I thrive when I’m living just a little bit on the edge, where the ground is a little less stable. I put up defenses to surround me, knees of jutting barriers to provide stability and protection. I’m old and hearty, a bit misshapen, but strong. Long, gray, unruly strands fall from me. I am not beautiful, and yet somehow I am. I sometimes look as though I stand alone, but I am an integral part of the many lives that count on me to play a part in their ability to develop, grow, and flourish. — Cypress tree
Today’s challenge was to describe myself as a tree. Of course, the Louisiana swamp cypress is what I chose to depict. I find this tree fascinating. It’s out of the ordinary. Its affinity for living in environments that might kill most trees is part of its intrigue. The knobby knees that often surround it, the Spanish moss that usually drapes it, the odd, wide base, and the tall, thin trunk that rarely grows straight; these all feel like aspects of myself.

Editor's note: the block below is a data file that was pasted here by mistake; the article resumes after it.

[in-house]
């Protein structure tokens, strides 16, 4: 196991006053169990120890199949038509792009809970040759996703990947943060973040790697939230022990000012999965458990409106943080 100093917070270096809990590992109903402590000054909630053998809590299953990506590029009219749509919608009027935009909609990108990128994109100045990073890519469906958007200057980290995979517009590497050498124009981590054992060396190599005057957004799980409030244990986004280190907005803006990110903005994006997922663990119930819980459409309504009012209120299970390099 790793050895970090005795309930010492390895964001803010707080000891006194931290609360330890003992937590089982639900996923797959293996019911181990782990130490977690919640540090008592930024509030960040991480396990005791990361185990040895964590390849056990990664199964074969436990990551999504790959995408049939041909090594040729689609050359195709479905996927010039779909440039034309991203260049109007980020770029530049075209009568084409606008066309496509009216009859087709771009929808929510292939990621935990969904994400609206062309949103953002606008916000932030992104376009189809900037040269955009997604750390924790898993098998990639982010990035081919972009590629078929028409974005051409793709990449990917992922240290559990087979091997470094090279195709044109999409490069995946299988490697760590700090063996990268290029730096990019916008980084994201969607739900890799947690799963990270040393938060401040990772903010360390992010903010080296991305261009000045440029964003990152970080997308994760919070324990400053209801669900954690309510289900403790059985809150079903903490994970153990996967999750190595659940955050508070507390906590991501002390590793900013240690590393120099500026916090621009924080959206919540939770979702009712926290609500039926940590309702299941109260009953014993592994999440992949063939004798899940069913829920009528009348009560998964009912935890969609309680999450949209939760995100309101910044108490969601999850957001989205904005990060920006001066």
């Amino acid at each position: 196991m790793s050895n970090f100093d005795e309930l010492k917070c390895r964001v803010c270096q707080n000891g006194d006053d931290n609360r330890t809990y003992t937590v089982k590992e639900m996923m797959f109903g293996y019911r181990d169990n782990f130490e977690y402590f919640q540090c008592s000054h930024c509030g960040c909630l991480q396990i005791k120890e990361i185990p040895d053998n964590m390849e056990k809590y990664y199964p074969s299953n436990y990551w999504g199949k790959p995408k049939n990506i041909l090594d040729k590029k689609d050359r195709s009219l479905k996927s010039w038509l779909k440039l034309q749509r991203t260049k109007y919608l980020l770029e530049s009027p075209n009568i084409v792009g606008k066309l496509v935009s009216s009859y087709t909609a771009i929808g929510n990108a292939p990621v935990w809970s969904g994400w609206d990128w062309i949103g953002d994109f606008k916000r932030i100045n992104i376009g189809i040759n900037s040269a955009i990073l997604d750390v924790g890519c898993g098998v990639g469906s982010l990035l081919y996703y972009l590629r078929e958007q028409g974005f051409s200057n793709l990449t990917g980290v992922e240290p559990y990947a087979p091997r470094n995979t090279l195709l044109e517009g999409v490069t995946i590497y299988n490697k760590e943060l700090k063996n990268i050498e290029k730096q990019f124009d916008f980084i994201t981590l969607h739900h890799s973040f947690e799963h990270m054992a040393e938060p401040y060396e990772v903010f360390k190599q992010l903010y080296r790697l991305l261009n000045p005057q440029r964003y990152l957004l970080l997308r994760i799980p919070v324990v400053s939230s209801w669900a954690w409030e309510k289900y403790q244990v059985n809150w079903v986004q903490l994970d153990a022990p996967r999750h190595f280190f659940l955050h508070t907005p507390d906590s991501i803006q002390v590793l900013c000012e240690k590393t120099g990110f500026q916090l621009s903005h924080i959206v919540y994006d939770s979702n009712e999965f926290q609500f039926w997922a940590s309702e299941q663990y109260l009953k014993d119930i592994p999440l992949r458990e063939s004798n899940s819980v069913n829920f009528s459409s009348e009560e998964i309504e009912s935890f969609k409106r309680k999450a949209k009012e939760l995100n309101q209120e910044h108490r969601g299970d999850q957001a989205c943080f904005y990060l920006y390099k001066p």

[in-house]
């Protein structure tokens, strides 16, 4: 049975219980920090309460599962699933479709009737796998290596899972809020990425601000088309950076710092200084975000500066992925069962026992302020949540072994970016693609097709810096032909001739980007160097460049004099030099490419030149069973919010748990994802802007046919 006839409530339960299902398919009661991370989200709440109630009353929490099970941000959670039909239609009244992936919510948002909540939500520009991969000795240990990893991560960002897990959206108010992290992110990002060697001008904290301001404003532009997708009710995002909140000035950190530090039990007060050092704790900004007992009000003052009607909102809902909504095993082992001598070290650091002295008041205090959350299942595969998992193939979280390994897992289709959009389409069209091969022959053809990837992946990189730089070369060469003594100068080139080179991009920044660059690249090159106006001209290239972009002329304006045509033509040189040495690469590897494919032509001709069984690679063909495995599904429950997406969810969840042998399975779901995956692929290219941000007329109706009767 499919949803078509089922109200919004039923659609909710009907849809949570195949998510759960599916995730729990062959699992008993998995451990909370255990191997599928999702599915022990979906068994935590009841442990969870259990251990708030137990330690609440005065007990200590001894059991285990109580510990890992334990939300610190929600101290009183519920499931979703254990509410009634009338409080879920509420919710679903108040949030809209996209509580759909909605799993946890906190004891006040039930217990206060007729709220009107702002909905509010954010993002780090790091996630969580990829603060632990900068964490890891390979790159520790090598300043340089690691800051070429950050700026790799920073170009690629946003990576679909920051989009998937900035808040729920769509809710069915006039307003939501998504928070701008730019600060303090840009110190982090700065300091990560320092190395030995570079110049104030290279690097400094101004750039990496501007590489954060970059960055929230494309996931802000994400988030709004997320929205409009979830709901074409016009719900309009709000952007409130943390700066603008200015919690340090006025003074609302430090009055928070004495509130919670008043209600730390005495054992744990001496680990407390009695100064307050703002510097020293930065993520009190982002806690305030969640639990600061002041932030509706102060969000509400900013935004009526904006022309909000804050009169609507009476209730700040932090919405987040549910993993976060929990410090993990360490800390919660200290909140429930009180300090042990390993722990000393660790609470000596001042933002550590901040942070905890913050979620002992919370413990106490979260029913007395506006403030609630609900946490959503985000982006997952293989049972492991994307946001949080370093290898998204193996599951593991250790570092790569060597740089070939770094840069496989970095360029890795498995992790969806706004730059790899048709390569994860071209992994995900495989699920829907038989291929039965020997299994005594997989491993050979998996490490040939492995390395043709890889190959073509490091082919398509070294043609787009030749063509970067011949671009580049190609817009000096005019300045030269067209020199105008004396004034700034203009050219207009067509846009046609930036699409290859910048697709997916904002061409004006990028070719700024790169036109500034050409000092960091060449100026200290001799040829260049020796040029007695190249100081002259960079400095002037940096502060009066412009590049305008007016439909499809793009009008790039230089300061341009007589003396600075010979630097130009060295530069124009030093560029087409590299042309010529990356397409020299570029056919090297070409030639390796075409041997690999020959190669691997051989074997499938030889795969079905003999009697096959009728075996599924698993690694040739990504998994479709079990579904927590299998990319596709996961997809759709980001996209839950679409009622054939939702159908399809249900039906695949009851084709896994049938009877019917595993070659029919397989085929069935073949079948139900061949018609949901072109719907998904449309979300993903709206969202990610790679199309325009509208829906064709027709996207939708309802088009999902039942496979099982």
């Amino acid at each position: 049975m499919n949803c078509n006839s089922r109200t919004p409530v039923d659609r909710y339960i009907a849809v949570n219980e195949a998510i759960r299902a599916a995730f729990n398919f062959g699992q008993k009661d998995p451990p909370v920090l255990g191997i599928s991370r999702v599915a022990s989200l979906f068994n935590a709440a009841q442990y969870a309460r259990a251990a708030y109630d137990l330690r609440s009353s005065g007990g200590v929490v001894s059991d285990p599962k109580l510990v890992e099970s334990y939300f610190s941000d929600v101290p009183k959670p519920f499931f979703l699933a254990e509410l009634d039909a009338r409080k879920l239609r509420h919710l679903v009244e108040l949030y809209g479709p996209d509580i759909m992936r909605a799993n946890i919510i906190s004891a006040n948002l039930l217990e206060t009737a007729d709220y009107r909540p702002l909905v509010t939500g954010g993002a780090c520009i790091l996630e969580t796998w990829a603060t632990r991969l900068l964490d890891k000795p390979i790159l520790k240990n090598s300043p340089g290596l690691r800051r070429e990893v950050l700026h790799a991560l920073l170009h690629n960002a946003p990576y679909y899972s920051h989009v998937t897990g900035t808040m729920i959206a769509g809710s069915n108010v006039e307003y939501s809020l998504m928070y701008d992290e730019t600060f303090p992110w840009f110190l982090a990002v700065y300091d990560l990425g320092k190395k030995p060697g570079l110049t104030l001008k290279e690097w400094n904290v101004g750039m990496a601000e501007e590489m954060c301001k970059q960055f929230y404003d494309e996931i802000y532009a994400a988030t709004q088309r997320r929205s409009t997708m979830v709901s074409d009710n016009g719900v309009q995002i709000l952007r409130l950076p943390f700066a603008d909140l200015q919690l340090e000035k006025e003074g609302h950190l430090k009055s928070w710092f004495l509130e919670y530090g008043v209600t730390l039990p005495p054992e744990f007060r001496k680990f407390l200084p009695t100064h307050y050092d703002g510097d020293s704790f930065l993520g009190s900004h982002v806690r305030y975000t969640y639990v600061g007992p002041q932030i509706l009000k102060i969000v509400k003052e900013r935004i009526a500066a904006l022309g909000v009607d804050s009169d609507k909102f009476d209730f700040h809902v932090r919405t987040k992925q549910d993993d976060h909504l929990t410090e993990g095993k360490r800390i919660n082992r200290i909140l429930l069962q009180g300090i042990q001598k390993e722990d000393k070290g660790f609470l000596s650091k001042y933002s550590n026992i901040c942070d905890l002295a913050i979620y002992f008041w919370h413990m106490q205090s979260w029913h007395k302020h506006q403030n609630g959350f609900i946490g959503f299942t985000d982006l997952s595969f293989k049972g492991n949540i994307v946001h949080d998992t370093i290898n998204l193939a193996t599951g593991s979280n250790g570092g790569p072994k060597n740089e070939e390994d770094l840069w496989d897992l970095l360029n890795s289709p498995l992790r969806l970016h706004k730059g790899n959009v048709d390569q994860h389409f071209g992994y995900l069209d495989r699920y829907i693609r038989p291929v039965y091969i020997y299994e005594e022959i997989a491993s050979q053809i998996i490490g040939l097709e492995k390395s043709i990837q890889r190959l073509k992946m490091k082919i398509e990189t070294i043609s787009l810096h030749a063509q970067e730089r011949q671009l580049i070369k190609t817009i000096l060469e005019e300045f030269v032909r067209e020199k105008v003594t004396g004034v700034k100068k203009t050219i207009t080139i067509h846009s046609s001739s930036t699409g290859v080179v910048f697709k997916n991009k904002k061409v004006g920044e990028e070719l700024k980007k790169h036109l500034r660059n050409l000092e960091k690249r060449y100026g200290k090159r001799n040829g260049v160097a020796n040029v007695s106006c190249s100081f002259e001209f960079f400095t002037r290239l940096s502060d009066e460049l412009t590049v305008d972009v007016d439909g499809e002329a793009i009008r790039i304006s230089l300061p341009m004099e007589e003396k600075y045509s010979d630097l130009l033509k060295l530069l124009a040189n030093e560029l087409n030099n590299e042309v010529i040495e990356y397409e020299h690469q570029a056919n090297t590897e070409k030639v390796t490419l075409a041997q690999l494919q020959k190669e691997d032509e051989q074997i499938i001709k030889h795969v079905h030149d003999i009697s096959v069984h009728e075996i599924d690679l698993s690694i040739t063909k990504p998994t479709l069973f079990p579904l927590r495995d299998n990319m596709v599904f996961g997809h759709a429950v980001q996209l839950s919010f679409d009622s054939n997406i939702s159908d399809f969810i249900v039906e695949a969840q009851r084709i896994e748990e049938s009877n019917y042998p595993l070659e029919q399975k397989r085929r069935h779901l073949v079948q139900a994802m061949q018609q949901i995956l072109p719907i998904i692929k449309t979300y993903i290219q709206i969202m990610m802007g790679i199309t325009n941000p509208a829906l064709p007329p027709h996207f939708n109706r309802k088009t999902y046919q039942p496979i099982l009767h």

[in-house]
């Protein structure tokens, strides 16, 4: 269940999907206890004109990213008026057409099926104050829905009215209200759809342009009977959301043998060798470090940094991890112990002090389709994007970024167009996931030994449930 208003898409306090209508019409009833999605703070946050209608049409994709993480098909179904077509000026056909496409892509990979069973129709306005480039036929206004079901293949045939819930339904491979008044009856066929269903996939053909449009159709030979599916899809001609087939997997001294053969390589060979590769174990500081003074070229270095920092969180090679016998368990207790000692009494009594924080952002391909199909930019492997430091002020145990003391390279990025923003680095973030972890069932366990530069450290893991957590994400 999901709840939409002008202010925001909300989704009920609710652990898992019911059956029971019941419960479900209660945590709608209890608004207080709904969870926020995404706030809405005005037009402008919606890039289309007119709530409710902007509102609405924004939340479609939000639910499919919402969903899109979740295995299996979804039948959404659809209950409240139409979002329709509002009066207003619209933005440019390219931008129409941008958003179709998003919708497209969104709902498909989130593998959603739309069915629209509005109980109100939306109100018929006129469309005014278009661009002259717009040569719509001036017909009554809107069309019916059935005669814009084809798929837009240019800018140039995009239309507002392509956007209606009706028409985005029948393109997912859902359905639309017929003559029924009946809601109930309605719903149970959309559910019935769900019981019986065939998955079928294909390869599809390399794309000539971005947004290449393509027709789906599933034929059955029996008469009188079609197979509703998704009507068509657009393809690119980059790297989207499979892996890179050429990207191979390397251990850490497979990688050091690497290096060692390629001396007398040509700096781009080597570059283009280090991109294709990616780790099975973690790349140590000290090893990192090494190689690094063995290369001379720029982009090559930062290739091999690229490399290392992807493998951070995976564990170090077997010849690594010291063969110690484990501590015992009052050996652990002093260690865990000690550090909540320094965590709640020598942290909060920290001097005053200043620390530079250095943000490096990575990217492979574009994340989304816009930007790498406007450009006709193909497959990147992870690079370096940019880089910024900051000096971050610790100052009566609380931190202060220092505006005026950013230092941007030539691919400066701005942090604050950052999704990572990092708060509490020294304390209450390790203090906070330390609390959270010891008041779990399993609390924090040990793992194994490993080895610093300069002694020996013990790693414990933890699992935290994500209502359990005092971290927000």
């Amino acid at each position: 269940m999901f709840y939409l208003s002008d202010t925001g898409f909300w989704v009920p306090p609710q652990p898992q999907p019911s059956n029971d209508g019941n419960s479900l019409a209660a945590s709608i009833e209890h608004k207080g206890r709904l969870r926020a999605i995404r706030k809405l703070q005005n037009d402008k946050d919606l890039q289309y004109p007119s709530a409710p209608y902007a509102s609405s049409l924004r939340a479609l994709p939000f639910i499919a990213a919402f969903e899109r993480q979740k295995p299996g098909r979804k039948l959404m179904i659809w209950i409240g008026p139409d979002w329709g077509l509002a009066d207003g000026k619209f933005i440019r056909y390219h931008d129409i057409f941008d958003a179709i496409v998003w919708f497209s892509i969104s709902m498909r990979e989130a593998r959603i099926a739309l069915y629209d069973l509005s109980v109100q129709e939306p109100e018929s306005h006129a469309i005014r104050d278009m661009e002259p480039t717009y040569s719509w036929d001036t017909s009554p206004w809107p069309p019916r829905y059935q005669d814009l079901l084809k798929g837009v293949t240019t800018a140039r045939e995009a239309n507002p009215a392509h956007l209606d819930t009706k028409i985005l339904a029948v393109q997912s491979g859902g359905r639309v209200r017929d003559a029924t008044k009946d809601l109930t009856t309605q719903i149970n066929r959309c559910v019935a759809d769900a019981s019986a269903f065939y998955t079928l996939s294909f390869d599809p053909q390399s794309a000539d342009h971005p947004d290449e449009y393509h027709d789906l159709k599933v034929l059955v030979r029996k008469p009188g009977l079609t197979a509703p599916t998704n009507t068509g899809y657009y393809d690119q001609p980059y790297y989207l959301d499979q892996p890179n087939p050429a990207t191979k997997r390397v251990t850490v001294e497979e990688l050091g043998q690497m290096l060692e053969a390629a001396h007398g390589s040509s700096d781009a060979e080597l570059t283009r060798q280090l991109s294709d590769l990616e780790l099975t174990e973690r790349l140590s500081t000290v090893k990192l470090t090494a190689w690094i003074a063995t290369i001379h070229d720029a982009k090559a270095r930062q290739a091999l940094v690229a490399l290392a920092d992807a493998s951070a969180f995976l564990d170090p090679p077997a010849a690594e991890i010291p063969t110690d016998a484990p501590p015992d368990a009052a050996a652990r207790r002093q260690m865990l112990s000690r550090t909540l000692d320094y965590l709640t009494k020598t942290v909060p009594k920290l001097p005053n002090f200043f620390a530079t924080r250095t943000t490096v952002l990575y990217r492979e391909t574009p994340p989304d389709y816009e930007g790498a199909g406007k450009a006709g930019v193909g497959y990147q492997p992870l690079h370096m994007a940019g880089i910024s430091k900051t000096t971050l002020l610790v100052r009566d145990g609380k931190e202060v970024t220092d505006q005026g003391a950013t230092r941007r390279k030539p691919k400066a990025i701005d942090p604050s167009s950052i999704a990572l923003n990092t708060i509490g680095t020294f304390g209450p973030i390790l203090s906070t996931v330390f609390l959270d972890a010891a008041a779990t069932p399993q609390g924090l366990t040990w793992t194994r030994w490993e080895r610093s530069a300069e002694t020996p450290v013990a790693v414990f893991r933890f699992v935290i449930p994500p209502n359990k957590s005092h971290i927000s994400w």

Cypress trees are havens for wildlife, providing nesting areas at the top for bald eagles, a place for Spanish moss to grow, a spawning ground for catfish, home base to egrets and herons, and seeds that nourish all types of creatures such as ducks and squirrels.
The wood is both strong and beautiful, as useful for building weather-resistant structures as for creating delicate art.
If I were a tree, I think I would be a cypress.